It would be nice to bill this as a harbinger of wholesale privatisation at Russian Technologies, a behemoth specialising in military hardware. But the truth is more prosaic – the sale of VSMPO-Avisma looks like a pragmatic debt-restructuring deal.
Russian Technologies said in a statement that it is selling control of the titanium producer to Nordcom, a Cyprus-based joint venture between the VSMPO-Avisma management (75 per cent) and Gazprombank, the state-backed lender (25 per cent).
Nordcom will buy 45.4 per cent of VSMPO-Avisma from Russian Technologies for an estimated $965m-$970m. With a 4.6 per cent stake previously bought in the stock market, Nordcom will control 50.1 per cent of VSMPO-Avisma, said the statement.
Russian Technologies will retain 25 per cent plus one share, giving it certain veto rights on corporate decisions. The remaining shares will remain on the stock market. The deal has been done at $187 a share – a premium to the three-month weighted average price on Micex of $161.
Mikhail Voevodin, the chief executive of VSMPO-Avisma, said in the statement: "We are becoming the major shareholders of the company, and we will continue to increase its share in the global titanium market.”
With a 30 per cent global market share, the company supplies Boeing and Airbus as well as Russian manufacturers.
State arms trader Rosoboronexport, which was later rebranded Russian Technologies, took control of VSMPO-Avisma in 2006 in an ambitious deal designed to combine titanium production in Russia, Ukraine and Kazakhstan.
But it struggled with its debts. Reuters reported that as recently as April Chemezov asked the Russian government for aid in repaying the $790m loan from Sberbank and VTB that funded the original purchase of 66 per cent of VSMPO.
Chemezov recently told the Financial Times that Russian Technologies was ready to capitalise on the huge investments made by the state in its 660 companies with share listings and sales of stakes to foreign strategic partners.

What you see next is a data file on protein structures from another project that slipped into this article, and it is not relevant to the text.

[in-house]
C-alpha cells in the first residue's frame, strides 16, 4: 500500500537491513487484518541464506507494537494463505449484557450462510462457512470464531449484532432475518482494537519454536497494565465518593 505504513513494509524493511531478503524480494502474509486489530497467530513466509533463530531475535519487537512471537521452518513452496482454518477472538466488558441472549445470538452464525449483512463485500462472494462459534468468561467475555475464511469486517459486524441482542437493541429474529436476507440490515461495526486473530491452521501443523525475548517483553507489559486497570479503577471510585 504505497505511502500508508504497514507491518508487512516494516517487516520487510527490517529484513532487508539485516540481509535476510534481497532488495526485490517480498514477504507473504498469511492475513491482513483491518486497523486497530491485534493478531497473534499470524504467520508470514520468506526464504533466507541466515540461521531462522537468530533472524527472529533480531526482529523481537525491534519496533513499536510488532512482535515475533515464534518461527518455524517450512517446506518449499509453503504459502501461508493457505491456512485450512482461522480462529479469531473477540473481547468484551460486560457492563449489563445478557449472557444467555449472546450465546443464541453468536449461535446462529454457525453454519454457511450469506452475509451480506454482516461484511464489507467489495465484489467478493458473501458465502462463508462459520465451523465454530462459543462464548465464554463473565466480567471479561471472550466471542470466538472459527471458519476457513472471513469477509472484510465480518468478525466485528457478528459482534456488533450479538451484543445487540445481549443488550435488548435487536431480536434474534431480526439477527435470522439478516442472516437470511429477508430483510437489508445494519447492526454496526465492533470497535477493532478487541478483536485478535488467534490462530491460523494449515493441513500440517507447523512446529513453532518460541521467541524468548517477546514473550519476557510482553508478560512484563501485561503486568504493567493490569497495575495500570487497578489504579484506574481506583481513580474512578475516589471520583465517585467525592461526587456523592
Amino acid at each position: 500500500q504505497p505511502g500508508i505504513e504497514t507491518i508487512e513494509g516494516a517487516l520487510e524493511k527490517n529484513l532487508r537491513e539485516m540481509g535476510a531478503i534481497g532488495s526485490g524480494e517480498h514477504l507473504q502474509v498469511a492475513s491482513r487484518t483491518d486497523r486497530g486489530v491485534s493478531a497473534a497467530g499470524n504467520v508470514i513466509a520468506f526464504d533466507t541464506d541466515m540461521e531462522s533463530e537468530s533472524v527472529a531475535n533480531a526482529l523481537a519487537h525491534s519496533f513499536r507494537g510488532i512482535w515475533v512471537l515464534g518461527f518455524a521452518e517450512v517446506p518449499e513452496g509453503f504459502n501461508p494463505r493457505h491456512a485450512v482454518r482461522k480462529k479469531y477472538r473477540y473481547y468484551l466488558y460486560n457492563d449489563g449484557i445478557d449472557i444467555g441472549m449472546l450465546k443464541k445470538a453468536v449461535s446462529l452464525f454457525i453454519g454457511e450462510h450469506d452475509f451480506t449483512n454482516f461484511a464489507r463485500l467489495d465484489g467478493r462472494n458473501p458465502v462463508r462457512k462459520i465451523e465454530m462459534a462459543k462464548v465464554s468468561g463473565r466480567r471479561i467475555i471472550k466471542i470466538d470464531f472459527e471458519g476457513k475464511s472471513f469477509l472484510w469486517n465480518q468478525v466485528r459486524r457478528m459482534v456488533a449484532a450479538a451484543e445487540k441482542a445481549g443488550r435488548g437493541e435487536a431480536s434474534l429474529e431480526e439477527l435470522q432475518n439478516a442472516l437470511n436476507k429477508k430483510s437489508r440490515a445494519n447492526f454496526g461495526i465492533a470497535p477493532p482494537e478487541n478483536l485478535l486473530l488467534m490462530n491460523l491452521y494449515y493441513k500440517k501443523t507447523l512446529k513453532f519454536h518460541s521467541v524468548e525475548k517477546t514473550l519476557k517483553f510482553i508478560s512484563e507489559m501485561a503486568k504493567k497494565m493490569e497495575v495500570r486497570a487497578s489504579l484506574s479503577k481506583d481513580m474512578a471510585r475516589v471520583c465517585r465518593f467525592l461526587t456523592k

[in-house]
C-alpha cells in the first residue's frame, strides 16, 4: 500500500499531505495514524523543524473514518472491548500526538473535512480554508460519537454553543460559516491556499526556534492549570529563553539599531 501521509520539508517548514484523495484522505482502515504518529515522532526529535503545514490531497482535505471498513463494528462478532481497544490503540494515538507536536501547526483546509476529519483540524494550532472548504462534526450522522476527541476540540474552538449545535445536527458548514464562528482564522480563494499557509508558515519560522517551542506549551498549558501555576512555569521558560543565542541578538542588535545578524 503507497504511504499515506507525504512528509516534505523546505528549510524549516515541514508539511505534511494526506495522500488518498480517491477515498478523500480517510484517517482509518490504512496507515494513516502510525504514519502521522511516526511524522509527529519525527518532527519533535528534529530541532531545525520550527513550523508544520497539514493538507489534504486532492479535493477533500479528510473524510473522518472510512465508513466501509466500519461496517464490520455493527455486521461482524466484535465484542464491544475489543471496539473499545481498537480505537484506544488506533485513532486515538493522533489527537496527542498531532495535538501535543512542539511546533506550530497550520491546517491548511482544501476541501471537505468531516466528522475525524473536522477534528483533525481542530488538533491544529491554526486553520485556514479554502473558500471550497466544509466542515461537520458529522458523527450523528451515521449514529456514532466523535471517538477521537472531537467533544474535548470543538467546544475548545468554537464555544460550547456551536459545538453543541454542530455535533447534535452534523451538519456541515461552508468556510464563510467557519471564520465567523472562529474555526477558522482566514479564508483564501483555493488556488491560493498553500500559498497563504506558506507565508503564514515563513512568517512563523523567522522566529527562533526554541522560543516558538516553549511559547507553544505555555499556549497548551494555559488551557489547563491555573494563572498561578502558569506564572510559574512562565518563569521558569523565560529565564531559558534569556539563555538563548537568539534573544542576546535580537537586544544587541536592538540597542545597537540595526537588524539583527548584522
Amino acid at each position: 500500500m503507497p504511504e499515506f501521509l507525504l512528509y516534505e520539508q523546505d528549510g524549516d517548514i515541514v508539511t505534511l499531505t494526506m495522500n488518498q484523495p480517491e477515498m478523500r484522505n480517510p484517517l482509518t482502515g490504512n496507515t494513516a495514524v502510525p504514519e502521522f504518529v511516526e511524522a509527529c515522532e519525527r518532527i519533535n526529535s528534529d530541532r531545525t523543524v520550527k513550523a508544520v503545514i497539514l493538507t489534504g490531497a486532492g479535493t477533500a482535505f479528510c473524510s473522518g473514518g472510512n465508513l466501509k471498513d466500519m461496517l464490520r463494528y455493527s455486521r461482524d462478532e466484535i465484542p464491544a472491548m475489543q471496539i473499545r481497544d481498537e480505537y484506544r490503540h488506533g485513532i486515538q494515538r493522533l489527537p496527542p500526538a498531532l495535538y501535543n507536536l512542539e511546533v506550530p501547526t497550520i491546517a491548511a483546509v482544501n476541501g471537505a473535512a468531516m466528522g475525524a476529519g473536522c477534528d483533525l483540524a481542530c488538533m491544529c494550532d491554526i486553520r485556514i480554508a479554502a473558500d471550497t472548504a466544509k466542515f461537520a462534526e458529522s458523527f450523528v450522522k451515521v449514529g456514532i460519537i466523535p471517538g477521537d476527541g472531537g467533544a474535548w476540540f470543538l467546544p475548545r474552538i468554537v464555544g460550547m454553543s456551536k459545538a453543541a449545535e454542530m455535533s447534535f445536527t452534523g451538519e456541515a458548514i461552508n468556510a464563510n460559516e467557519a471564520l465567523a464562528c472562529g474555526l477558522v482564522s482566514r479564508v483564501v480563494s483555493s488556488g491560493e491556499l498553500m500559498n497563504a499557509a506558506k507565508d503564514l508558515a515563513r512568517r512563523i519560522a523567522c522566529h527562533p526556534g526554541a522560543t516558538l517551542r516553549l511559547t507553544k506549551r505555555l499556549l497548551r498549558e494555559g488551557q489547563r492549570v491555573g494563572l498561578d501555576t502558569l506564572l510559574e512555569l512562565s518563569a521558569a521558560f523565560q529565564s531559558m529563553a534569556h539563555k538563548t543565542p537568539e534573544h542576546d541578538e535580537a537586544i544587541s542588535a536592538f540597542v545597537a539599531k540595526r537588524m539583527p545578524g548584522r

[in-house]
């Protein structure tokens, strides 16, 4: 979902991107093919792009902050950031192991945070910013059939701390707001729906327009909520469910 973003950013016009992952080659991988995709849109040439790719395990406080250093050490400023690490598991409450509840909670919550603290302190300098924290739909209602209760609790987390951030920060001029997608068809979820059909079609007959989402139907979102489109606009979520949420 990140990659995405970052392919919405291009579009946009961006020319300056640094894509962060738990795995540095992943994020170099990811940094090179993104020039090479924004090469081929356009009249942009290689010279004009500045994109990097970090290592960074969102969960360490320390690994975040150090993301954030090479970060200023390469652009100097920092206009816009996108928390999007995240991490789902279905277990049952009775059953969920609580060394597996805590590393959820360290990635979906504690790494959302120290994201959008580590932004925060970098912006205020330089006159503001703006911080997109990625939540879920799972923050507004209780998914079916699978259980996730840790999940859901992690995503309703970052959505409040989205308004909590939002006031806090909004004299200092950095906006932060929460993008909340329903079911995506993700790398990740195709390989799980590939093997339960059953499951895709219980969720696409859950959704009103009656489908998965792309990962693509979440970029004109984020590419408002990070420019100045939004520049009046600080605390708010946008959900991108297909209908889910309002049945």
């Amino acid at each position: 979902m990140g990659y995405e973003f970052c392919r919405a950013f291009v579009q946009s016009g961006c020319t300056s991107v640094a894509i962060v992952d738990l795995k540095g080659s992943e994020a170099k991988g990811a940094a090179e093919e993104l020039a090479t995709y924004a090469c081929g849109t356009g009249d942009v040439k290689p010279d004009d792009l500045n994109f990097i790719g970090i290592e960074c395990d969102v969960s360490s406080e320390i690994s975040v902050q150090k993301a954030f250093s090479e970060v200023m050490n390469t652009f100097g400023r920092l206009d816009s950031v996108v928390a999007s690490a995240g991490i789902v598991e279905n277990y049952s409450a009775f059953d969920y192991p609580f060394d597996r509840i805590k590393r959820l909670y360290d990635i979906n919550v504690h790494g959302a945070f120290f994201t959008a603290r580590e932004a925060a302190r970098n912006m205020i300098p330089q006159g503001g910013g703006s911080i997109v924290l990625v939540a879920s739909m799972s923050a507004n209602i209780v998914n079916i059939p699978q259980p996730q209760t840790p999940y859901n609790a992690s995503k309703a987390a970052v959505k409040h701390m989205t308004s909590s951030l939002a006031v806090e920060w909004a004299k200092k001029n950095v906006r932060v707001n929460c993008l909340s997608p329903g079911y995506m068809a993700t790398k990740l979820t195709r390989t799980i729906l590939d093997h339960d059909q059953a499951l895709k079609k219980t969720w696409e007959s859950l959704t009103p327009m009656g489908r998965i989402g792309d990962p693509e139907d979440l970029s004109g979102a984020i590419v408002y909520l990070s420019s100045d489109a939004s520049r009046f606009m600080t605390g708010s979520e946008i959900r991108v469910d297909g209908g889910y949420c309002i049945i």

This ambitious programme will mark a second phase of development, after what Chemezov describes as the financial turnround of enterprises within Russian Technologies.
Boris Krasnojenov of Renaissance Capital welcomed the deal saying that financing from state-backed Sberbank and other lenders will stay at the shareholder level – "thus not putting any pressure on the company’s leverage or on the interest rate it pays”.
We think VSMPO-Avisma could become a more liquid, more open private titanium-smelting company, providing exposure to the global civil aerospace, engineering and Russian defence sector. …Moreover, the fact that the deal was done at a premium indicates to us that the main shareholders are confident that the equity value of the business has decent growth potential.
VSMPO-Avisma is precisely the kind of company that Russia needs to develop if it is to achieve its ambition of turning its engineering industries into profitable high-tech international businesses.
After this deal, the managers will have more freedom than they had before. But make no mistake, the Russian state will retain considerable influence. This is, at best, a halfway-house on the road to privatisation.